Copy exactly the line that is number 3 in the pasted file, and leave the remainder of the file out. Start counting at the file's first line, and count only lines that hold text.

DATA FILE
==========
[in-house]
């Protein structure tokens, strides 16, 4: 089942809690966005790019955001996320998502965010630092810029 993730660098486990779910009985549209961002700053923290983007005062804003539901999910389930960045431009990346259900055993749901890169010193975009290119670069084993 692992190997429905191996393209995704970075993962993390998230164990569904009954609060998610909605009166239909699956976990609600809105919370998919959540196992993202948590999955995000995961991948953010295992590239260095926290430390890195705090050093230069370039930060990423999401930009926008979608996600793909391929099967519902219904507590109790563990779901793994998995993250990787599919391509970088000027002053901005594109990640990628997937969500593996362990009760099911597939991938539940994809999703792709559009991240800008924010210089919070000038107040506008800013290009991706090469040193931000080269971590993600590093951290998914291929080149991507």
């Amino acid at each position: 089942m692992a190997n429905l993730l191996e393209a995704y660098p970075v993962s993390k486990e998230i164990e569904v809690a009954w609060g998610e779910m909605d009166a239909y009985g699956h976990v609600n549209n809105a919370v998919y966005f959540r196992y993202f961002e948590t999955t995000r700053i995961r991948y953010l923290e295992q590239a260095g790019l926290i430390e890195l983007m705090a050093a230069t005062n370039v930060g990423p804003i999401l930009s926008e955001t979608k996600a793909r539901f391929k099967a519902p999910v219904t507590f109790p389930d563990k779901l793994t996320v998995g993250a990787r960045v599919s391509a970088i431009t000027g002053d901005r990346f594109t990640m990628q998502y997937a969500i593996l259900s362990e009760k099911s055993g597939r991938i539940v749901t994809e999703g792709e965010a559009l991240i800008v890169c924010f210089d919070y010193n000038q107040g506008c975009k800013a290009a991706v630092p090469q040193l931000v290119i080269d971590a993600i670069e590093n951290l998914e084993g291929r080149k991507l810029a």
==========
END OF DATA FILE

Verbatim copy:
């Amino acid at each position: 089942m692992a190997n429905l993730l191996e393209a995704y660098p970075v993962s993390k486990e998230i164990e569904v809690a009954w609060g998610e779910m909605d009166a239909y009985g699956h976990v609600n549209n809105a919370v998919y966005f959540r196992y993202f961002e948590t999955t995000r700053i995961r991948y953010l923290e295992q590239a260095g790019l926290i430390e890195l983007m705090a050093a230069t005062n370039v930060g990423p804003i999401l930009s926008e955001t979608k996600a793909r539901f391929k099967a519902p999910v219904t507590f109790p389930d563990k779901l793994t996320v998995g993250a990787r960045v599919s391509a970088i431009t000027g002053d901005r990346f594109t990640m990628q998502y997937a969500i593996l259900s362990e009760k099911s055993g597939r991938i539940v749901t994809e999703g792709e965010a559009l991240i800008v890169c924010f210089d919070y010193n000038q107040g506008c975009k800013a290009a991706v630092p090469q040193l931000v290119i080269d971590a993600i670069e590093n951290l998914e084993g291929r080149k991507l810029a």